An Easy Guide To Container Gardening

Container gardening is an easy way to grow vegetables, flowers, and even some shrubs and trees, and it’s a perfect alternative to an in-ground garden. It’s also a great option for newbie gardeners or people who’d like to expand their green thumbs, but just don’t have the time for a traditional garden.

As with in-ground gardens, the secret to successful container gardening is to apply a few gardening basics aimed at creating a healthy environment for your plants. In this guide to container gardening, I’ll give you some simple tips to help you master your own containers.

Getting Started

Container garden example of a planted window box
Image by Bernd Strohbach Dr. med. from Pixabay

Regardless of past gardening experiences, the first thing you’ll want to do is take a few moments to plan out your garden.

Think about the type of plants you’d like to grow and whether or not they’ll need sun or shade, or a mixture of both. Then, take a look at your available space. Will the light conditions match the plants’ needs or will you need to move your plants to follow the sun?

Consider watering. You’ll want to place your containers where they’ll be easily reached by a hose, or close enough that using a watering will not become burdensome.

If you’re thinking about a prefabricated raised bed, make sure to measure your space for size. And don’t forget about railings. Planters that sit on or over railings make great container beds.

Check your space for windiness and general exposure to the elements. This will help steer your decision on the type of container to choose.

Lastly, if you’re new to gardening, are a concerned brown thumb, or just simply have a harried schedule, I would encourage you to start small, expanding as you master your gardening skills.

Container Options

Display of an old car being used a container garden option
Image by Lynn Greyling from Pixabay

When it comes to containers, the possibilities are endless and can range from the simple to the complex. Really, anything that can hold soil can become part of your container garden. However, before you go out and fill every pot, barrel, tub, or pail in your possession, there’re a few things you’ll want to consider.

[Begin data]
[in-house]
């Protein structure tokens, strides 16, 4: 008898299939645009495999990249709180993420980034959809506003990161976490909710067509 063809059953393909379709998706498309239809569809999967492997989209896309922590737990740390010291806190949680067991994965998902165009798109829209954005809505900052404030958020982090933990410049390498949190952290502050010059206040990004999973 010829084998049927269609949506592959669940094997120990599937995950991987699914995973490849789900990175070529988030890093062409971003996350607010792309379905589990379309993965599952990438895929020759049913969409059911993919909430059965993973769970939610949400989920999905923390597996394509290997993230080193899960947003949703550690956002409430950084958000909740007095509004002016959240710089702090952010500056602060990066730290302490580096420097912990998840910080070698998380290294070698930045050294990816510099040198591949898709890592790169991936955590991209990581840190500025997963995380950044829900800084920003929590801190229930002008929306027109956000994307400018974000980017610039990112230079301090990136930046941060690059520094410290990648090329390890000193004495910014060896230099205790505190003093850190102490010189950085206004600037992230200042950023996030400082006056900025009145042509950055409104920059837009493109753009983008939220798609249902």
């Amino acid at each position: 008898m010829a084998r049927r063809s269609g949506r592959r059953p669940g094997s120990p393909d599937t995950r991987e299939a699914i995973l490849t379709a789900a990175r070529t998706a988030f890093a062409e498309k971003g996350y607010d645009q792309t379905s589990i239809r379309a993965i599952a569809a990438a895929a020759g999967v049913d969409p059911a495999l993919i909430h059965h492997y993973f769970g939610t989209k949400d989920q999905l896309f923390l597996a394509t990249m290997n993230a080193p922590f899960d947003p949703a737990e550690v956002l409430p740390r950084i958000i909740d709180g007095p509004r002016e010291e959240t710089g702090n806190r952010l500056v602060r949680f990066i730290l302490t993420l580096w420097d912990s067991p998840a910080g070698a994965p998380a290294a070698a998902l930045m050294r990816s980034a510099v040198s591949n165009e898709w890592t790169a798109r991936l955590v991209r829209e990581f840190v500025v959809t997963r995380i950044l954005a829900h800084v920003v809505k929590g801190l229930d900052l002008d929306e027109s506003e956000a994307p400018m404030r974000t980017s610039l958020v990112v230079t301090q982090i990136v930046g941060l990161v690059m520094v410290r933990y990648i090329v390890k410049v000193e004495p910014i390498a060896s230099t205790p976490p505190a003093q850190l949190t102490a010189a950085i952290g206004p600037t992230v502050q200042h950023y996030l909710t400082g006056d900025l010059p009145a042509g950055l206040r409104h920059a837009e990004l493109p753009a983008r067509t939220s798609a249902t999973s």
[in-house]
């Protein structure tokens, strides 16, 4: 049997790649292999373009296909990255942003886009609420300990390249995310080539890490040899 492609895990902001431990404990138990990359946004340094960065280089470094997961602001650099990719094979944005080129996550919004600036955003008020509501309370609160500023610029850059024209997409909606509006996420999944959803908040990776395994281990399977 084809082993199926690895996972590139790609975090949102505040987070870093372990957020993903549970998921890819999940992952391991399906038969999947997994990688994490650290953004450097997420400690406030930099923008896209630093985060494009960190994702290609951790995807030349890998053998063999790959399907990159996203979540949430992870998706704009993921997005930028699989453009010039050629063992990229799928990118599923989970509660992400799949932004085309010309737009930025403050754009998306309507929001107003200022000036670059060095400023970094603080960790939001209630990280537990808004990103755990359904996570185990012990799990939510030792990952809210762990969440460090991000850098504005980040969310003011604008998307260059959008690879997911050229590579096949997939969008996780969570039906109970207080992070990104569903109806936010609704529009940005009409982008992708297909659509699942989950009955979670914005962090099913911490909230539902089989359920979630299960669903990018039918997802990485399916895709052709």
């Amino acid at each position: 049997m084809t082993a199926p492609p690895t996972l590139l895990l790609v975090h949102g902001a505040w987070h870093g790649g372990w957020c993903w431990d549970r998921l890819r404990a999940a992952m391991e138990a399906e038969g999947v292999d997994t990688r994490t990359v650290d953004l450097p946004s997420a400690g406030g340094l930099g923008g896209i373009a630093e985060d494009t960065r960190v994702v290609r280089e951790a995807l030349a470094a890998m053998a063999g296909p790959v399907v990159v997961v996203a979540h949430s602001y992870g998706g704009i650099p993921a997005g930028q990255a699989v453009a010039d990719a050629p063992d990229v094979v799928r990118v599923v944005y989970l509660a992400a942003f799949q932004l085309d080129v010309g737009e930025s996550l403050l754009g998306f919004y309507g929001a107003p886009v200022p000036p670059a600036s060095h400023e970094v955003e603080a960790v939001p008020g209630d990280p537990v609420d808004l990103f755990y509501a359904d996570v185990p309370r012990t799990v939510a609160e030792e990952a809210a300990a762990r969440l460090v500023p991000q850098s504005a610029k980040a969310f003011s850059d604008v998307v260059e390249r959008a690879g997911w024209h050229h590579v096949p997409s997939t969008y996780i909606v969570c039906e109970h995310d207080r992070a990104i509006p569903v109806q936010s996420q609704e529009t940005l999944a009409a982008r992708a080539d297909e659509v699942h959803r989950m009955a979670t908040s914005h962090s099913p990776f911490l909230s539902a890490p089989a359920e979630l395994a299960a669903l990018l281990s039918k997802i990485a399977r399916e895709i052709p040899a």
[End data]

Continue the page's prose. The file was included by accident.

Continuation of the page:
Type of Plant

What you’re planting will influence your container choice. Oftentimes, people associate container gardening with veggies and herbs, but there’s no need to limit yourself to edible plants. Annuals, perennials, and even some trees and shrubs can be planted in containers.

However, different plants will have different requirements and you’ll need to take these into consideration.

If you need a little plant inspiration for your container, then check out my post on 28 great container plants. You’ll find something in there to get you started!

With edible crops, veggies with shallow root systems, such as lettuces or radishes, can easily be planted in window boxes or railing planters. On the other hand, larger crops like tomatoes, squashes, or potatoes need larger pots to accommodate their expanding roots.

Think – the larger the plant, the larger the pot. If you’re planning on several different types of crops, it might be worth investing in a raised bed system. Need some extra storage? Pick one that has shelving underneath.

Image by Marla Schnee from Pixabay

Annuals are not going to be as fussy about their containers. Perennials and shrubs and trees, however, will not die out at the end of the season, so they’ll need pots big enough to accommodate their continuous growth.

And don’t forget about hanging baskets. They can be an ideal option if you have limited space, and not only can they hold beautiful displays of annuals, but they can also be used for some veggies.

Pot Basics

Regardless of the plant, your outdoor containers need good drainage. If the container you’ve chosen does not have a drainage hole, you’ll need to fashion one yourself. And make sure to place the pot so the drainage isn’t blocked.

You’ll want to consider the material of the pot. Clay pots dry out faster and will require more frequent watering. Plastic pots, on the other hand, retain more water. Whereas dark colored and metal pots will retain more heat. Eyeing up a windy spot? You’ll need a sturdier pot

If you’re keeping the plant over winter, don’t choose a thin-walled container. And look to one that is non-porous, as porous materials may crack and break with temperature and moisture fluctuations. For more information on containers, check out my post on plant pots.

Lastly, you’ll want to consider aesthetics, especially when it comes to your flowers and shrubs. Displays can range from the opulent to the whimsical, to everything in between. If your imagination needs a little push, take a look at some designs from Garden Design.


Eyeball or measure your area to give yourself an idea of how much space you have to work with. Don’t purchase more plants than you can reasonably accommodate, both space-wise and time-wise.

If you want your plants healthy and fruitful in their abundance or foliage, you need to make sure the container is large enough to accommodate the plant when it’s full-sized.

Don’t overcrowd your plants by putting too many in one pot. This may stress the plants, as they’ll have to fight for nutrients and water, and will mean more work on your part to keep them healthy.


Your plant may not care if its pot is blue or white or striped, but it will care about the soil it’s in.

There are many choices when it comes to container soil, and although you can certainly make your own soil mixture, if you’re just starting out, buying a commercial product is probably your best bet.

Your soil should have good airflow and good drainage, yet be able to retain enough water to sustain your plants. Do not use garden soil. Garden soil is meant for in-ground gardens and is too heavy for containers.

In general, an all-around container soil will serve you well. If growing edibles, you can look for one specific to vegetables. There are organic options as well.